IRC:SP:63-2004 .

Staggered installation of block clusters During vibratory compaction of the way into the joints between them.5-0.6 m.3 m. Where the bedding sand has been pre-compacted and for heavily 27 .and apply a centrifugal force of 30-65 kN. 17. and the force applied by the block compactor.and apply a centrifugal force of about 15 kN. have a plate area of about 0. the extent the degree of pre-compaction of sand may have some amount of bedding sand will work its of sand getting worked up into the joints will depend on laid blocks. Standard compactors a weight of about 90 kg. plate area of about 0. while heavy duty compactors may weigh 300-600 kg.IRC:SP:63-2004 HAND-LAID AREAS Fig.

leading to loose blocks. Joint filling : mm) static will further help in filling. as shown in Fig. the joints should be completely The joint the desired specifications. (A) some bedding sand has at suitable process should in any . possibly spalling the edges and a locally disturbing bedding sand layer. Unfilled or partially filled joints allow blocks to deflect.4.6 compaction of bedding sand and joint 8. plate compactors.- IRC:SP:63-2004 trafficked block pavements. The importance of complete joint filling cannot be over-emphasised. locations for convenience. After the compaction of the bedding sand has been completed (and been forced up in the joints between blocks). 18. some 2 heavy duty compactors should be used. minimum filing delay in joint filling. After compaction by vibratory 6 passes of a vibratory roller (with rubber coated drums or those of to weight less than 4 tonnes and nominal amplitude of not more than 0. There should be case. 18. SAND-FILLED JOINT SPREADS WHEEL LOAD UNFILLED JOINT ALLOWS BLOCK TO DEFLECT LEADING TO LOOSE BLOCKS WITH POSSIBLE CREAKS Need for complete filling of joints 28 filled with sand meeting sand should be stockpiled be completed by the end of the day's work. the :-BEDDING LAYER (B) Fig. as given in Section 6.8.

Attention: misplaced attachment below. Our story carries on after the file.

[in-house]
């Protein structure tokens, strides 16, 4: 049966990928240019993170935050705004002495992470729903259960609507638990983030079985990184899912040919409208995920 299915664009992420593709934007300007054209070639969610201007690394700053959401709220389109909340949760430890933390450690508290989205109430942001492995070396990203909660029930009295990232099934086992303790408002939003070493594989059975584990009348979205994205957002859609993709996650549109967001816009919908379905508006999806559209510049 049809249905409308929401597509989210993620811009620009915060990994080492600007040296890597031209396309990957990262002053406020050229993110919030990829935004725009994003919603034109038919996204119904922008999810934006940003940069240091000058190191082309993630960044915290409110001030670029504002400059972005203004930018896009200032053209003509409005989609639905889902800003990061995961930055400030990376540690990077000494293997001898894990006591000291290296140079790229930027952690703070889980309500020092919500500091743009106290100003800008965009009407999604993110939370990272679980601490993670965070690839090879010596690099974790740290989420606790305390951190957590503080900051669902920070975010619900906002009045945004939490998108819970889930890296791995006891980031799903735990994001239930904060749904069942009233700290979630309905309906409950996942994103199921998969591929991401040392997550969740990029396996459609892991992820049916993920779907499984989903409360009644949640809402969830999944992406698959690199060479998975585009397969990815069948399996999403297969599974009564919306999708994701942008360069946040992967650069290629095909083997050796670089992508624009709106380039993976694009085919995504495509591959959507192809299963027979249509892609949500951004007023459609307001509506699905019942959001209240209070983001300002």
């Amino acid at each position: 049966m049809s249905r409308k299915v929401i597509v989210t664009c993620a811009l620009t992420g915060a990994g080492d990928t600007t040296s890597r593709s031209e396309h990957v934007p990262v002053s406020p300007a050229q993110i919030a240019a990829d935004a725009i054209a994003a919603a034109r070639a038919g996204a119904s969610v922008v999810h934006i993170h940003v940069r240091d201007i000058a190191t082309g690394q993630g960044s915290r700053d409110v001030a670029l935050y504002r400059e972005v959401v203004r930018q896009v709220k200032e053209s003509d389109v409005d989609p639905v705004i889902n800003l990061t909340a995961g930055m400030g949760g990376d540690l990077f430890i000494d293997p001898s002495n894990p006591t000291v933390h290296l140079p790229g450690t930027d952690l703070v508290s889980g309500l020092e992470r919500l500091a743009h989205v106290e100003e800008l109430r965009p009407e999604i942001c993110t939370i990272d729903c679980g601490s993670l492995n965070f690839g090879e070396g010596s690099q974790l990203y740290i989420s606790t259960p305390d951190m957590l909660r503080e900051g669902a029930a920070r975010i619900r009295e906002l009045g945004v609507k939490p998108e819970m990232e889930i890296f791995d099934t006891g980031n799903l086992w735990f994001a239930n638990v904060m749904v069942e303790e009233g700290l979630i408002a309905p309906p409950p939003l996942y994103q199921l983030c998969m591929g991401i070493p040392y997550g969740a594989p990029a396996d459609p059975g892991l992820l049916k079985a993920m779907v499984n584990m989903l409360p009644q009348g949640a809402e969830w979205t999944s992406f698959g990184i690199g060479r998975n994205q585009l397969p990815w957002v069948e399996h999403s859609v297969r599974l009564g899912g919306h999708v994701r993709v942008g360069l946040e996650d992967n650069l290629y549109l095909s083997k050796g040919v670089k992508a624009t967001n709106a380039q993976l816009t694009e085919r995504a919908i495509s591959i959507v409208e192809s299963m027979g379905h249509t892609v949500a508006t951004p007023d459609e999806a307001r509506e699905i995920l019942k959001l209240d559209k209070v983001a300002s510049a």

8. Dry sand and dry blocks top of the joints. filling sand on the a far passes of heavy The sand should be broomed or spread over the surface with a small surcharge. Opening to traffic : Until all the joints are completely filled. fill this. as the blocks is damp sand tends wet and the sand dry. -15 mm +10 mm. In this case. In case of lime or cement treated layers that these are given at least 14 and 7 days respectively pavement should be inspected frequently. Nominal joint width 3 29 mm along 10 m line .IRC:SP:63-2004 The operation of joint filling comprises of spreading a thin layer of the joint block surface and working the sand into each joint by brooming. the sand the blocks or sand are wet. also. in the no traffic should be permitted Laying and Surface Tolerances While : the laying. water-sprinkling and plate compaction will be necessary to completely fill the joints. -0 mm m line 10 m line from any 3 from any Vertical deviation m line at kerbs from 3 intrusions. channels.8.5. Hence. If the weather does not allow sand and blocks to be dry. the surface tolerances. Following plate compactor are applied to facilitate fine sand to the joints.6. one may to stick at the very will again stick at the joint top. it must be ensured to cure. Base Course Plan deviation mm (maximum) 20 mm (maximum) +3 mm. if either if are best for the filling of joint. several cycles of application of sand. Such frequent inspection should be continued The block exposed by till dust and from the roadway tightens the surface of the joints. Maximum 10 edge restraints elsewhere difference in surface level between adjacent paving + \0 mm. -25 Select subgrade/Sub-base -1-0. before traffic is permitted. may be filled.-1-10 mm of nominated level 10 mm deviation from a 3 m straight edge Subgrade +0. get a false impression of the joints being full. over the block pavement. 8. -15 mm units Deviation of finished surface level from designated level mm to 4 mm Joint width range 2 Percentage of joints outside range 10% max.8. but the next rain will reveal that they are actually hollow. given below observed: Layer/Item Tolerance mm of nominated level -20 mm of nominated level -0. any incompletely to ensure that filled joints. the joint filling sand should be washed in by light sprinkling of water. traffic and/or weather are promptly detritus pavement.

there are three important aspects in detailing. can be installed in herringbone bond and yet the pavement can revert to stretcher bond on the approaches.8. These are Detailing block pavements : Essentially. and (iii) Changes 8. : (i) Curves (ii) Treatment of intrusions. as shown in Fig. 19.IRC:SP:63-2004 8. Fig.7. necessary to cut the paving units to fit the edge restraints. 19. . To avoid weak construction joints. Curve in lierringbone bond and approaclies 30 in stretcher bond . Curves in : alignment It is .8.7.1. the curve itself unsightly and potentially preferable to change the laying pattern at the curve. Rectangular blocks of a similar or contrasting colour as an edging have been used to minimise the visual effects of small errors in block cutting. . it is often For example.